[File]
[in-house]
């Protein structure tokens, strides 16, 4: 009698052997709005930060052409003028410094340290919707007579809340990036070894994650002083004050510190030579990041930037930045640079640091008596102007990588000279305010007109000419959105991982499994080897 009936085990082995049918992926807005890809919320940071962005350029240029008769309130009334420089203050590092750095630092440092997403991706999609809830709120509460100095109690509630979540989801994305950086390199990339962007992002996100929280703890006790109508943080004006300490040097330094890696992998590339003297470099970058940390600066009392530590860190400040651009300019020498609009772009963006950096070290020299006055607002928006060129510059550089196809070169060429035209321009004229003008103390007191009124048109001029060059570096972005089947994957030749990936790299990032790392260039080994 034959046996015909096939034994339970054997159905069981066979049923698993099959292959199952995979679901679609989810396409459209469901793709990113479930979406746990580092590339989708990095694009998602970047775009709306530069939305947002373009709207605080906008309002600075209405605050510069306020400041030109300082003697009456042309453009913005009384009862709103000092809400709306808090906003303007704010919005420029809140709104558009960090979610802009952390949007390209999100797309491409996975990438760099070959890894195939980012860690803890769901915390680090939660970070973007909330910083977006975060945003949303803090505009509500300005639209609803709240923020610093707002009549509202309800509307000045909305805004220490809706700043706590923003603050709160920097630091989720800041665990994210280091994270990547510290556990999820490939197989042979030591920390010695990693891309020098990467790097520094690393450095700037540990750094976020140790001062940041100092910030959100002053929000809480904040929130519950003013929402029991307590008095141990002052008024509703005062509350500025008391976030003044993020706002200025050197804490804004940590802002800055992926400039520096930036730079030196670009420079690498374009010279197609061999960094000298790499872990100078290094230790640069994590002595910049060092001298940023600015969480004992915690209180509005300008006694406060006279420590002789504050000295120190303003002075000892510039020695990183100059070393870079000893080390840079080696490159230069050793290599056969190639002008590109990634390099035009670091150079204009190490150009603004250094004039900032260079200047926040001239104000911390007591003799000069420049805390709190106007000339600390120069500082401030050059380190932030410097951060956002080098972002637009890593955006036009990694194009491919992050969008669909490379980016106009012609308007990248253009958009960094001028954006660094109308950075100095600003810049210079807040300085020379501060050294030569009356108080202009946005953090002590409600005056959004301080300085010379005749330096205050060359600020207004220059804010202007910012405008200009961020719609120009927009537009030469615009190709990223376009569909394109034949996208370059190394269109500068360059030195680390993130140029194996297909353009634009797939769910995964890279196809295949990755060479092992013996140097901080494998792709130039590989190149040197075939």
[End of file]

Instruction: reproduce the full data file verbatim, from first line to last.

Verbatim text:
[in-house]
């Protein structure tokens, strides 16, 4: 009698052997709005930060052409003028410094340290919707007579809340990036070894994650002083004050510190030579990041930037930045640079640091008596102007990588000279305010007109000419959105991982499994080897 009936085990082995049918992926807005890809919320940071962005350029240029008769309130009334420089203050590092750095630092440092997403991706999609809830709120509460100095109690509630979540989801994305950086390199990339962007992002996100929280703890006790109508943080004006300490040097330094890696992998590339003297470099970058940390600066009392530590860190400040651009300019020498609009772009963006950096070290020299006055607002928006060129510059550089196809070169060429035209321009004229003008103390007191009124048109001029060059570096972005089947994957030749990936790299990032790392260039080994 034959046996015909096939034994339970054997159905069981066979049923698993099959292959199952995979679901679609989810396409459209469901793709990113479930979406746990580092590339989708990095694009998602970047775009709306530069939305947002373009709207605080906008309002600075209405605050510069306020400041030109300082003697009456042309453009913005009384009862709103000092809400709306808090906003303007704010919005420029809140709104558009960090979610802009952390949007390209999100797309491409996975990438760099070959890894195939980012860690803890769901915390680090939660970070973007909330910083977006975060945003949303803090505009509500300005639209609803709240923020610093707002009549509202309800509307000045909305805004220490809706700043706590923003603050709160920097630091989720800041665990994210280091994270990547510290556990999820490939197989042979030591920390010695990693891309020098990467790097520094690393450095700037540990750094976020140790001062940041100092910030959100002053929000809480904040929130519950003013929402029991307590008095141990002052008024509703005062509350500025008391976030003044993020706002200025050197804490804004940590802002800055992926400039520096930036730079030196670009420079690498374009010279197609061999960094000298790499872990100078290094230790640069994590002595910049060092001298940023600015969480004992915690209180509005300008006694406060006279420590002789504050000295120190303003002075000892510039020695990183100059070393870079000893080390840079080696490159230069050793290599056969190639002008590109990634390099035009670091150079204009190490150009603004250094004039900032260079200047926040001239104000911390007591003799000069420049805390709190106007000339600390120069500082401030050059380190932030410097951060956002080098972002637009890593955006036009990694194009491919992050969008669909490379980016106009012609308007990248253009958009960094001028954006660094109308950075100095600003810049210079807040300085020379501060050294030569009356108080202009946005953090002590409600005056959004301080300085010379005749330096205050060359600020207004220059804010202007910012405008200009961020719609120009927009537009030469615009190709990223376009569909394109034949996208370059190394269109500068360059030195680390993130140029194996297909353009634009797939769910995964890279196809295949990755060479092992013996140097901080494998792709130039590989190149040197075939």